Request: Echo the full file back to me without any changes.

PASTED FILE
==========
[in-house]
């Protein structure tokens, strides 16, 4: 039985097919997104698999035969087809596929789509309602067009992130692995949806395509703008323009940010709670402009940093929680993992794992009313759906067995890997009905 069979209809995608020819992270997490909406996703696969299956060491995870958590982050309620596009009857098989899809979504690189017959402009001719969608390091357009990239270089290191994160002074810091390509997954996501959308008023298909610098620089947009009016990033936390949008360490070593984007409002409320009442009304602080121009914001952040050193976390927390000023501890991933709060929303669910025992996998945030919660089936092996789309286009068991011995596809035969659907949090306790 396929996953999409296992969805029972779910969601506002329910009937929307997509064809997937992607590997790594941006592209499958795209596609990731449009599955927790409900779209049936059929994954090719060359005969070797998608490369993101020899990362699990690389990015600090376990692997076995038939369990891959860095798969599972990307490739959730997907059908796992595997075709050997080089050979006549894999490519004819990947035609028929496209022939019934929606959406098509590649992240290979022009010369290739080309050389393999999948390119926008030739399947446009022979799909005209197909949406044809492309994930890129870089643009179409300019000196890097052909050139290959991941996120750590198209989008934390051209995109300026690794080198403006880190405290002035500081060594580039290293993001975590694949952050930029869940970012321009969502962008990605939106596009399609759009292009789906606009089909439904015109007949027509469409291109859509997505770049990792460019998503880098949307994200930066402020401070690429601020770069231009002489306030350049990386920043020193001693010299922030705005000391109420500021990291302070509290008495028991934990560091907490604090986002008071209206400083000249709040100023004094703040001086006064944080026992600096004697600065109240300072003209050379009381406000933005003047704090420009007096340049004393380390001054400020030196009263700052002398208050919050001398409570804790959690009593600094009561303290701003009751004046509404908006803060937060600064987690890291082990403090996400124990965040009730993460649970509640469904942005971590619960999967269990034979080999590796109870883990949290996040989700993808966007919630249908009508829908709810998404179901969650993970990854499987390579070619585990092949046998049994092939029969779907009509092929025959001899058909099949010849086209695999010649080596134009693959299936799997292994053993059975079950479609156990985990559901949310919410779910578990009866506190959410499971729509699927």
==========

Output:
[in-house]
């Protein structure tokens, strides 16, 4: 039985097919997104698999035969087809596929789509309602067009992130692995949806395509703008323009940010709670402009940093929680993992794992009313759906067995890997009905 069979209809995608020819992270997490909406996703696969299956060491995870958590982050309620596009009857098989899809979504690189017959402009001719969608390091357009990239270089290191994160002074810091390509997954996501959308008023298909610098620089947009009016990033936390949008360490070593984007409002409320009442009304602080121009914001952040050193976390927390000023501890991933709060929303669910025992996998945030919660089936092996789309286009068991011995596809035969659907949090306790 396929996953999409296992969805029972779910969601506002329910009937929307997509064809997937992607590997790594941006592209499958795209596609990731449009599955927790409900779209049936059929994954090719060359005969070797998608490369993101020899990362699990690389990015600090376990692997076995038939369990891959860095798969599972990307490739959730997907059908796992595997075709050997080089050979006549894999490519004819990947035609028929496209022939019934929606959406098509590649992240290979022009010369290739080309050389393999999948390119926008030739399947446009022979799909005209197909949406044809492309994930890129870089643009179409300019000196890097052909050139290959991941996120750590198209989008934390051209995109300026690794080198403006880190405290002035500081060594580039290293993001975590694949952050930029869940970012321009969502962008990605939106596009399609759009292009789906606009089909439904015109007949027509469409291109859509997505770049990792460019998503880098949307994200930066402020401070690429601020770069231009002489306030350049990386920043020193001693010299922030705005000391109420500021990291302070509290008495028991934990560091907490604090986002008071209206400083000249709040100023004094703040001086006064944080026992600096004697600065109240300072003209050379009381406000933005003047704090420009007096340049004393380390001054400020030196009263700052002398208050919050001398409570804790959690009593600094009561303290701003009751004046509404908006803060937060600064987690890291082990403090996400124990965040009730993460649970509640469904942005971590619960999967269990034979080999590796109870883990949290996040989700993808966007919630249908009508829908709810998404179901969650993970990854499987390579070619585990092949046998049994092939029969779907009509092929025959001899058909099949010849086209695999010649080596134009693959299936799997292994053993059975079950479609156990985990559901949310919410779910578990009866506190959410499971729509699927």